When speaking in public, probably the most overlooked aspect is the correct care of your voice.
The majority of people imagine that all they need to do to become a successful public speaker is to take a deep breath, open their mouths and let the words tumble forth. How wrong they are! But even competent speakers are often guilty of ignoring the most crucial tool in their speech-making arsenal. Few speakers spend any time at all working on good speaking techniques and even less time in looking after their most important asset – their voice.
After all, no voice, no speech!
So what can you do today to make certain that your voice is kept in the very best condition for speech-making? Here are the three simplest things you can do to ensure winning presentations every time:
1. Don’t strain your voice in any way. That means no shouting encouragement at your favourite sports team! No matter how much you feel that they need your vocal input to score the winning point, restrain yourself – let others do the yelling and shouting.
2. Have plenty of water to drink. Get into the habit of continually sipping water throughout the day and you’ll find that you will soon feel the benefit all round – not just in your voice. When delivering a speech, make sure that you have a glass of water easily to hand so that you never feel the need to struggle with a throat that is becoming dry.
Avoid alcoholic over-indulgence in the days prior to a speaking engagement and stick to soft drinks only in the couple of days immediately leading up to making your speech.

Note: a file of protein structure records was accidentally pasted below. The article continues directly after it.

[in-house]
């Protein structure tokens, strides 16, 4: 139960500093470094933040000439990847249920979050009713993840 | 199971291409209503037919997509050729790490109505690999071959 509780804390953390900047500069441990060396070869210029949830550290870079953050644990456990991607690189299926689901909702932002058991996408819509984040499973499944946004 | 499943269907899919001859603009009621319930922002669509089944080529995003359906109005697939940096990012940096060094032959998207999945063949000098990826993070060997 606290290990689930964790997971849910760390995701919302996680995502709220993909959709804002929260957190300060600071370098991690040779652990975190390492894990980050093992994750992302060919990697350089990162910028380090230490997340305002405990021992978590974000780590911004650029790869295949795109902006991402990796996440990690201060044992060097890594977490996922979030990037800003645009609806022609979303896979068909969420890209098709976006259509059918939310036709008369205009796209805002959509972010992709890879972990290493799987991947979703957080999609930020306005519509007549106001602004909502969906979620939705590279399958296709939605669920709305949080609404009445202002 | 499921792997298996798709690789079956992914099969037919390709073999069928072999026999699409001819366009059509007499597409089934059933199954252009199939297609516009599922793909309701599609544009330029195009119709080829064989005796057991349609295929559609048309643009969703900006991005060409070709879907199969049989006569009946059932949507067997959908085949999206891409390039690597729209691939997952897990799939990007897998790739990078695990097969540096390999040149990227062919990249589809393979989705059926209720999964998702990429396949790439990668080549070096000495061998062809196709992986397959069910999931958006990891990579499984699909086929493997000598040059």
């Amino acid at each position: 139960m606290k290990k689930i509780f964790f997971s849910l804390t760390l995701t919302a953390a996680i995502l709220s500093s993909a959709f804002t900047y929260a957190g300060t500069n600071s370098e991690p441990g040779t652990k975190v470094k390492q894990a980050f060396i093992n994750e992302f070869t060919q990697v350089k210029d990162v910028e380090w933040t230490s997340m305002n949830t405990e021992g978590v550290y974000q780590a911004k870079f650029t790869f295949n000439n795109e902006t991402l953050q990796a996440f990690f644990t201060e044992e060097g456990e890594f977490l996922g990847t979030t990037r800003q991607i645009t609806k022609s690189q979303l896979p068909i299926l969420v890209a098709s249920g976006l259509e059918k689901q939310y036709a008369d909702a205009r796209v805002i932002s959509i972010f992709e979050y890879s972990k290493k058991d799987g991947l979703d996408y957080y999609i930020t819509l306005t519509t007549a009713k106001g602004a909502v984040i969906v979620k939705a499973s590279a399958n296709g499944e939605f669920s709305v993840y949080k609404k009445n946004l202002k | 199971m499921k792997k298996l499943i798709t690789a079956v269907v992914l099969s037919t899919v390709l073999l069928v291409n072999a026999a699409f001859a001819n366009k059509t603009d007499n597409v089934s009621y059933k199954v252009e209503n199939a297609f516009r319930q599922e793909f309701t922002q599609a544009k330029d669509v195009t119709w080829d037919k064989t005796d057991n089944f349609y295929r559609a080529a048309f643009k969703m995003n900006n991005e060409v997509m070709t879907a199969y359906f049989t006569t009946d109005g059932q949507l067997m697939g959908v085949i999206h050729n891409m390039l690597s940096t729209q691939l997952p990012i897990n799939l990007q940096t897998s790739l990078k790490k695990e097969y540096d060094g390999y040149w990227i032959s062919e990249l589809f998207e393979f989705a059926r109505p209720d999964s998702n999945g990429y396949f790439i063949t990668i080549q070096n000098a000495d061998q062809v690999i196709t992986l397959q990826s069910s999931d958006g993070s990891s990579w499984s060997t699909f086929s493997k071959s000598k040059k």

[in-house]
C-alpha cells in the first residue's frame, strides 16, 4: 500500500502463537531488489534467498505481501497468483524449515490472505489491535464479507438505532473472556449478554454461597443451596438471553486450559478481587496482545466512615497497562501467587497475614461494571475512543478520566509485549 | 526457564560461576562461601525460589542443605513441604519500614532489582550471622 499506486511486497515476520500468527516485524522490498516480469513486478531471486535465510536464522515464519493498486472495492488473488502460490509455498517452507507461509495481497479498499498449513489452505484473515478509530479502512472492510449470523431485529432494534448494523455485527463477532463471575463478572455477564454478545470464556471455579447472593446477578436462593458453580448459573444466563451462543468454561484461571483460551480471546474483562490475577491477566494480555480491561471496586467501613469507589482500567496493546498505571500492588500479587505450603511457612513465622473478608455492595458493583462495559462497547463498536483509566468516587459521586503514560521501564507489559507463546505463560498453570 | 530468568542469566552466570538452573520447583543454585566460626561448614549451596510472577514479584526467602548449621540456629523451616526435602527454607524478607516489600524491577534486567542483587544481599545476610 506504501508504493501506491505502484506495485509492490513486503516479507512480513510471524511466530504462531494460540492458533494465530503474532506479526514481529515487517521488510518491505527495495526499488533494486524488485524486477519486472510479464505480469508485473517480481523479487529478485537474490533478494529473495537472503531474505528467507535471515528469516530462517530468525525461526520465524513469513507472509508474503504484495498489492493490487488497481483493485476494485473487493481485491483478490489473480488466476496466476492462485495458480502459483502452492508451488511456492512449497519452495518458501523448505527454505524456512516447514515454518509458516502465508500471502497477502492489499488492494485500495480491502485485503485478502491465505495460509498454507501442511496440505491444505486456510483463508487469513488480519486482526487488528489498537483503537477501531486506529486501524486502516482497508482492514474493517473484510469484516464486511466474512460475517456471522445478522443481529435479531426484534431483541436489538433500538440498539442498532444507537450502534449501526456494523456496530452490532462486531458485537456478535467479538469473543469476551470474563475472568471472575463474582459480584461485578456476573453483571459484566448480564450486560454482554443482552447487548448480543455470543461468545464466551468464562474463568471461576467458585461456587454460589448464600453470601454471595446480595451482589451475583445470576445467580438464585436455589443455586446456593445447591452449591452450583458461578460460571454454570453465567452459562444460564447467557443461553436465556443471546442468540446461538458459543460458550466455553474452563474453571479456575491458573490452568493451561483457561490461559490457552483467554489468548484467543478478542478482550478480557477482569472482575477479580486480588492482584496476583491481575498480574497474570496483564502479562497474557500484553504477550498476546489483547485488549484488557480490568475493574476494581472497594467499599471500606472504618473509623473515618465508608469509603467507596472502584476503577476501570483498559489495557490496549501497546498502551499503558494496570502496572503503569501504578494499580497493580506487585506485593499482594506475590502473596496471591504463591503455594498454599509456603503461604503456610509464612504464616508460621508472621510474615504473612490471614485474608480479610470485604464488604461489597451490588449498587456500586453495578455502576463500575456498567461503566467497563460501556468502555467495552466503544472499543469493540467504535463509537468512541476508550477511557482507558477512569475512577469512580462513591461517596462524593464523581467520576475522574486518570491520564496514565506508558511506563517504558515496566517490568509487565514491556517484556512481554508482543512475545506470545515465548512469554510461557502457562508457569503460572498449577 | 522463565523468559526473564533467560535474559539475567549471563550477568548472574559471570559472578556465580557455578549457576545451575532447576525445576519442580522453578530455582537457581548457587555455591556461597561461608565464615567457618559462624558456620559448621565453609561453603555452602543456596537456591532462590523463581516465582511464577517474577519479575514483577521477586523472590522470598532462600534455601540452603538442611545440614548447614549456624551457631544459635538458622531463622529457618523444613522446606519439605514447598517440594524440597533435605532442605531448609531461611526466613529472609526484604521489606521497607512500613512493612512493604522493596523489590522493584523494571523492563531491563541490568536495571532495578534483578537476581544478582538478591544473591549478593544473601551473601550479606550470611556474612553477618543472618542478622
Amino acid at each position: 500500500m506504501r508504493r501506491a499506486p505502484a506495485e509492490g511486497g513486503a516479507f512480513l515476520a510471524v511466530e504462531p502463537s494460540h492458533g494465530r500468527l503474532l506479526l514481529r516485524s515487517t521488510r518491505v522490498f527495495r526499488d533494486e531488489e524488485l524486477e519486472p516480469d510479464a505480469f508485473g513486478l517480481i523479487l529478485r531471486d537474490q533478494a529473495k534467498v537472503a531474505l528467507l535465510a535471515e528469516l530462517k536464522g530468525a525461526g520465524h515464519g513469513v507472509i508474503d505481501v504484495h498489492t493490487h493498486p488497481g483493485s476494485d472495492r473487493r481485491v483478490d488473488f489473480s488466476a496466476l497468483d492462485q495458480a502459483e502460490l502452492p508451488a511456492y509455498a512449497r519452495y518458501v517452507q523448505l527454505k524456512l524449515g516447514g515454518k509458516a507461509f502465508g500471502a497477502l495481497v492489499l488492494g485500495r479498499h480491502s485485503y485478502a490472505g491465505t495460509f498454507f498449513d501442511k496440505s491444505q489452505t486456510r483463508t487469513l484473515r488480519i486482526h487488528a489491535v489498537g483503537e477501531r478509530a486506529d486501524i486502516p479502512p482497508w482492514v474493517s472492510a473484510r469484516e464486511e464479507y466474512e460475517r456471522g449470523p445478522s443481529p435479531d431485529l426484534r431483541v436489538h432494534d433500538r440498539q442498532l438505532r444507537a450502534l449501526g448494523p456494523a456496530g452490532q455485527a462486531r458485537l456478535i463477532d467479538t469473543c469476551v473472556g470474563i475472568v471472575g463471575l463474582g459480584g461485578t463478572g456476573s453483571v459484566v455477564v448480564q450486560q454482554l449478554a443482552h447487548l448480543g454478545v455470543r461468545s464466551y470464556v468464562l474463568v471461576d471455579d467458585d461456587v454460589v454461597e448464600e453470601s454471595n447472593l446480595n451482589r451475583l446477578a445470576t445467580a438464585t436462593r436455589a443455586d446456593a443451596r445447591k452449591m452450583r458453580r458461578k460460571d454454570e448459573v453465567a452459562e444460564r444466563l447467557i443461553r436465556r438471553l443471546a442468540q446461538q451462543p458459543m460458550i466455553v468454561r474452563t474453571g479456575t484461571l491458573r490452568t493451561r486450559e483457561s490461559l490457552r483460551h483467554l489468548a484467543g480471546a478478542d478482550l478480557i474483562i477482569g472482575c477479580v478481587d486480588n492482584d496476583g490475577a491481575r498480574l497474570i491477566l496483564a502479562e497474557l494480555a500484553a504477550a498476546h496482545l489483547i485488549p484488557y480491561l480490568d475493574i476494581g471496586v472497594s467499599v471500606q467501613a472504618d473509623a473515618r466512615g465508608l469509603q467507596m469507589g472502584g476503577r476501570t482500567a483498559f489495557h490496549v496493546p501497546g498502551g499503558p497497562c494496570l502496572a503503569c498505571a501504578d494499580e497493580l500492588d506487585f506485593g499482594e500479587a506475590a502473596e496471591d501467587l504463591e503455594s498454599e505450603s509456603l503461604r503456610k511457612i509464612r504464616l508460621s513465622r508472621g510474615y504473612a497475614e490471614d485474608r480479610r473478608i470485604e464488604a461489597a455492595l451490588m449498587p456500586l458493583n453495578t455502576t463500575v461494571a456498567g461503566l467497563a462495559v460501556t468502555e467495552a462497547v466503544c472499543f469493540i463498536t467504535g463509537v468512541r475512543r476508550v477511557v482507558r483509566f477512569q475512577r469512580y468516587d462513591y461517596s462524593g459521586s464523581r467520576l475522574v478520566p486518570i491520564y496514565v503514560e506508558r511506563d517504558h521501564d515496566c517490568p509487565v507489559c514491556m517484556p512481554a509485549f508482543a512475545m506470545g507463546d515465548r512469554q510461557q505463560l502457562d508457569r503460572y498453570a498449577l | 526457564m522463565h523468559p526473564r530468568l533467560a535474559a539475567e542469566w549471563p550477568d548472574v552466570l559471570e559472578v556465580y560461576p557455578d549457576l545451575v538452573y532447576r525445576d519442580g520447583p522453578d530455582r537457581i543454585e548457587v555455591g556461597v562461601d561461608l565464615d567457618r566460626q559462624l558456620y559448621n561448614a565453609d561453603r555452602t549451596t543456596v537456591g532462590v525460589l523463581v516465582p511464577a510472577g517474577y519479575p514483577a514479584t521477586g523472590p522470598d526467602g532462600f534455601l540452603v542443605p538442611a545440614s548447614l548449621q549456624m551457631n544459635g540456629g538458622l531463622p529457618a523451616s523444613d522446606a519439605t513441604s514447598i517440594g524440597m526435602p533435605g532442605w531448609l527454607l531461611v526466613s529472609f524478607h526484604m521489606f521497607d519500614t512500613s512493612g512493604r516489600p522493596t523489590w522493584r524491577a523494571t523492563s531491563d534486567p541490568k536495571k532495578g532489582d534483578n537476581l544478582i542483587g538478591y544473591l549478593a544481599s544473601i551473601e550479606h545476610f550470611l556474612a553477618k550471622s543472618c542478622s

And for all sorts of good reasons, strictly no alcohol on the day of your speech – however nervous you might be feeling!
3. Do some gentle warm-up exercises for your vocal chords shortly before making your speech. If you are only an occasional speaker, you may feel a little silly humming and singing to yourself but just remind yourself that professional actors, speakers and singers run through warm-up exercises in exactly the same way as professional sportsmen do. If you really are serious about delivering the best speech that you can, these preparations will make a real difference to how you perform.
And the better you perform, the better you will feel. And the better you feel, the more relaxed you will become. In turn, your audience will pick up on your confident manner and come away having enjoyed every word that you have spoken.
Your voice will have been your greatest asset – and you won’t have suffered the embarrassment of delivering your speech sounding like a frog with a sore throat!
Author: Jane K ThomasThis author has published 2 articles so far.